• Now charity always comes before avoiding occasions of sin, and obviously these boundaries have instances where they must be flexed (e.g. someone is over and a terrible storm hits which would render his or her drive back home to be extremely dangerous). Here I just lay out general advice, and I leave the details to your conscience.
      • Avoid continuing friendships with people you used to have a romantic connection with. Furthermore, do not hold onto any things of theirs, or pictures of them, or something they gave you, remaining attached to that part of your past and reminding you of it. It may be hurtful to your future spouse to see you still talking a lot or spending a lot of time with that person. If nothing else, you’re wasting your life looking back on the past.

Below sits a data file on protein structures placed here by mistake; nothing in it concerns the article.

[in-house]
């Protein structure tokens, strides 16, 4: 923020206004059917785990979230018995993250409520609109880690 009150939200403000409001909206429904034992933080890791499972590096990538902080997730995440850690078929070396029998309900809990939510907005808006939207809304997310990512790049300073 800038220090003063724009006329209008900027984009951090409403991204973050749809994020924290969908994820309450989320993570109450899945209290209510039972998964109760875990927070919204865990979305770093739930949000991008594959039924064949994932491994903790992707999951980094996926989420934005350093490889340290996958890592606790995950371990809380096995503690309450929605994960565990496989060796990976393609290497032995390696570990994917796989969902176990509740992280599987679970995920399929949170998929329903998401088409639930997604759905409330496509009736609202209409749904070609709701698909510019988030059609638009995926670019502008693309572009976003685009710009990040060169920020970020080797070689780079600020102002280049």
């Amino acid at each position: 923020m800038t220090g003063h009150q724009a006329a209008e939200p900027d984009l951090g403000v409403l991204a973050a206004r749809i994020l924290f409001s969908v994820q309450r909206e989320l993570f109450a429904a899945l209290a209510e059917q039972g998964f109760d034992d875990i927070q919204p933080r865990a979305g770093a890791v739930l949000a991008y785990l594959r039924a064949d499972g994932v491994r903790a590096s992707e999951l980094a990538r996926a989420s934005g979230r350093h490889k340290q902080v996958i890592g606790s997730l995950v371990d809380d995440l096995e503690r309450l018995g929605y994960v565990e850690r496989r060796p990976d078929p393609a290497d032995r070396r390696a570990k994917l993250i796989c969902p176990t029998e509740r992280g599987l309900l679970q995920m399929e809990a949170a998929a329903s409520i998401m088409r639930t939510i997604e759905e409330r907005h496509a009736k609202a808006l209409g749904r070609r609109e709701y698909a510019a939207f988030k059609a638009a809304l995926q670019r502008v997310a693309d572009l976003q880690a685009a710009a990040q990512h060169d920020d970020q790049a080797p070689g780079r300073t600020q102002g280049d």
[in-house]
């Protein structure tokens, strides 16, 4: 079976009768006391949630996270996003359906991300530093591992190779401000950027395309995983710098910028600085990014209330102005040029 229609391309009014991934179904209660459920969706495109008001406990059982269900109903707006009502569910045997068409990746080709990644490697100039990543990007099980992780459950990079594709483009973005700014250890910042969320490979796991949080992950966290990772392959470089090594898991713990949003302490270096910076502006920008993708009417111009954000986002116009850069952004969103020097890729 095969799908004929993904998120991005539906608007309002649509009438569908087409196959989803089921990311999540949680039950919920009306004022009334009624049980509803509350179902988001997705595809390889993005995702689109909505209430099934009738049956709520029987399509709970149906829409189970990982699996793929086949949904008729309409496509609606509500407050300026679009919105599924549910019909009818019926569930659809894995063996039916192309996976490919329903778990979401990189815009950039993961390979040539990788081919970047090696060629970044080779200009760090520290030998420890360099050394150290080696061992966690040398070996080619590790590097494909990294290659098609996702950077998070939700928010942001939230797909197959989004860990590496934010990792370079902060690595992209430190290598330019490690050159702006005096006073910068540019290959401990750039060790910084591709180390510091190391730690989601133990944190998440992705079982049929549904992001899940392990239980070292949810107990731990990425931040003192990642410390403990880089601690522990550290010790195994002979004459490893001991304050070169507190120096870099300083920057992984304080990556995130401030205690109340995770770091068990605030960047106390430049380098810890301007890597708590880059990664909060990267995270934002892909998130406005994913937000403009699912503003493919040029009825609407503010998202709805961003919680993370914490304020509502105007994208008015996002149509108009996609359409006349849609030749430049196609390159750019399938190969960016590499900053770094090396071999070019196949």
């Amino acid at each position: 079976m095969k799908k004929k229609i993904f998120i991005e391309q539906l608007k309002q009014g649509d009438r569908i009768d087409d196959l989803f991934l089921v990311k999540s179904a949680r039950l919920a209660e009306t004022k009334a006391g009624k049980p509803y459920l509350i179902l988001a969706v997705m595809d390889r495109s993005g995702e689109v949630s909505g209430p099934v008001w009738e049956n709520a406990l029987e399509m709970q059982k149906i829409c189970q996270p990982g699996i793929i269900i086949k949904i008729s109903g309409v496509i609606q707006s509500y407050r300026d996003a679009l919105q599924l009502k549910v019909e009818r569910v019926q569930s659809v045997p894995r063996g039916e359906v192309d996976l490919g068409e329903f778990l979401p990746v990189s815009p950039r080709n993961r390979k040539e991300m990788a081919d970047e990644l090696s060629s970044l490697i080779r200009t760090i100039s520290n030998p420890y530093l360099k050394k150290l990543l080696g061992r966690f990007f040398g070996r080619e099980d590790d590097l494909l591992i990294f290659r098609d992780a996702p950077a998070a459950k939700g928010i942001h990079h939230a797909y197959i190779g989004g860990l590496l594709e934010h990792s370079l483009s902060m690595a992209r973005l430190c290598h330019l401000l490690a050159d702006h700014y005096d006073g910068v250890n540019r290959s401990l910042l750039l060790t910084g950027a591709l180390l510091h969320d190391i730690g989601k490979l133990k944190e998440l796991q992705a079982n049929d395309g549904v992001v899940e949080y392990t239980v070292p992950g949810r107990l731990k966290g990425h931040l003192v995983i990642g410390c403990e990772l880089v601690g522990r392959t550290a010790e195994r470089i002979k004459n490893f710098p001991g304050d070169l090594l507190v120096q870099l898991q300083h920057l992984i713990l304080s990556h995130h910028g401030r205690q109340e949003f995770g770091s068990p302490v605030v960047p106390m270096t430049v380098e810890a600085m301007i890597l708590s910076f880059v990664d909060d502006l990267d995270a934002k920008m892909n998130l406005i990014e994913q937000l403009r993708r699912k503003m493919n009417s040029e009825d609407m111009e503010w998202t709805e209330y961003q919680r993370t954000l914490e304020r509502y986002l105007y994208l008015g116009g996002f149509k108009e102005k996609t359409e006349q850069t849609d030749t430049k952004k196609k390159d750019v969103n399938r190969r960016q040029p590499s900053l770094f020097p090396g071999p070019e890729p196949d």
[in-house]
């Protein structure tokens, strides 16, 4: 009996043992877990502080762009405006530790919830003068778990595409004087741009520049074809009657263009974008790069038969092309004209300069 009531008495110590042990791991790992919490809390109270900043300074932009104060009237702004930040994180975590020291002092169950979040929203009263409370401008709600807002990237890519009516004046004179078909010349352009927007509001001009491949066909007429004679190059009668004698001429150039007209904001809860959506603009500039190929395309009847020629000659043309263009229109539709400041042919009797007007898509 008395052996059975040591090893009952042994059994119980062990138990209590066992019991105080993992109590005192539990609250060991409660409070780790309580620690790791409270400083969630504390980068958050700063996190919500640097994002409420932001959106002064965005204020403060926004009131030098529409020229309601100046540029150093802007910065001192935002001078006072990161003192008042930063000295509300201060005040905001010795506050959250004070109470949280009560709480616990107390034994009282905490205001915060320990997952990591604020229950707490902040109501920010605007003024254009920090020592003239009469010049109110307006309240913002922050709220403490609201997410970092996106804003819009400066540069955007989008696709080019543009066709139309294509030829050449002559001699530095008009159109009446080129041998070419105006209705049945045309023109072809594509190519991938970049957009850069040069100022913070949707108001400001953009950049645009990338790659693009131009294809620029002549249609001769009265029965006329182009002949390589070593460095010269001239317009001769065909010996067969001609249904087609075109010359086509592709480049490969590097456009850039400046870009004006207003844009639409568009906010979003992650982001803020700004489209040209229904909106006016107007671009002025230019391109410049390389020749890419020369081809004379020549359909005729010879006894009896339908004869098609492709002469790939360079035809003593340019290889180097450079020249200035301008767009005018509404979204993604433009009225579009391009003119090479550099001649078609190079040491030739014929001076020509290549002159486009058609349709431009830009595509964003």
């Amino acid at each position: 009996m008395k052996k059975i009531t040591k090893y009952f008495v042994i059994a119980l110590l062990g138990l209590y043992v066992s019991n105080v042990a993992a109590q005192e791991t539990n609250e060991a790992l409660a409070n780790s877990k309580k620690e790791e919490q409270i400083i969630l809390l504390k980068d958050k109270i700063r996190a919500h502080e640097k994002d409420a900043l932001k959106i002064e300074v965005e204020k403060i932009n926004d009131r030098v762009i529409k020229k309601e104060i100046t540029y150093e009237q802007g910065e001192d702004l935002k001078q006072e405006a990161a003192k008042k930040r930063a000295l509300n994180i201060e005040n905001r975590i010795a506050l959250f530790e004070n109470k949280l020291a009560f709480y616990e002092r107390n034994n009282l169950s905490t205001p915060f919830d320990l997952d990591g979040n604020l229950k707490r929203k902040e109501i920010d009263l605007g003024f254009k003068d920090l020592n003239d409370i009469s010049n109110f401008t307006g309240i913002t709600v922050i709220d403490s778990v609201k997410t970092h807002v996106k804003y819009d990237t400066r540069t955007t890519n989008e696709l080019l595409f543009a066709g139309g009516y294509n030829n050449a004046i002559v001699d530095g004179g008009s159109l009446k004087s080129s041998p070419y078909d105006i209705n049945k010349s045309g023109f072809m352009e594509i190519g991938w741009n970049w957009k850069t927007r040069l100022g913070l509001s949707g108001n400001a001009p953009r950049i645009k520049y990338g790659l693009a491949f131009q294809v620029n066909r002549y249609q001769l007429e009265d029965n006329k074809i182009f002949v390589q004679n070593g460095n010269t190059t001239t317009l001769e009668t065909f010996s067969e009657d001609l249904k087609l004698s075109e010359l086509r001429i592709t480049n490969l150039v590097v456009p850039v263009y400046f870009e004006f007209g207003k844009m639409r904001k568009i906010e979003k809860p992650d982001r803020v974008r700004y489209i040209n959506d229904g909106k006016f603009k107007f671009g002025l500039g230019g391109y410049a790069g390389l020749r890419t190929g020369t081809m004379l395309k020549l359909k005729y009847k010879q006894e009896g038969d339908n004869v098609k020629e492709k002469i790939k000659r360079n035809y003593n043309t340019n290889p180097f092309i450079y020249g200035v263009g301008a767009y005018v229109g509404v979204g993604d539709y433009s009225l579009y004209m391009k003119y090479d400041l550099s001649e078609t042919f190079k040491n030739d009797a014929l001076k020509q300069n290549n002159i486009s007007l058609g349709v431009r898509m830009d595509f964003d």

• Social media, while indeed having potential Godly uses, is dangerous. So many youth (and increasingly, adults) waste their lives (and sin) by vainly trying to make themselves look impressive on their Facebook pages, or aimlessly clicking around to see superficial details of what is going on in other people’s lives. Again, while there’s nothing intrinsically wrong with Facebook (and other things like it), and quite the contrary I see it used in many Godly ways, I still usually recommend deleting Facebook accounts. I know my life benefited greatly from doing just that several years ago, just as it did from permanently giving up TV when I was in college. You must have the courage to honestly ask yourself, about the various things in your life “is this helping to make me a saint or not?” Cast away those things that do not.

Courtship:

(I use “courtship” and “dating” interchangeably simply because I don’t think that Catholics should necessarily have to invent a new lexicon other than that which the world is used to — but courtship truly is a much better word, and its definition should guide this phase, for “dating” is often taken to simply be an end in itself, whereas “courtship” is rightly recognized as a mere means to the end of marriage.)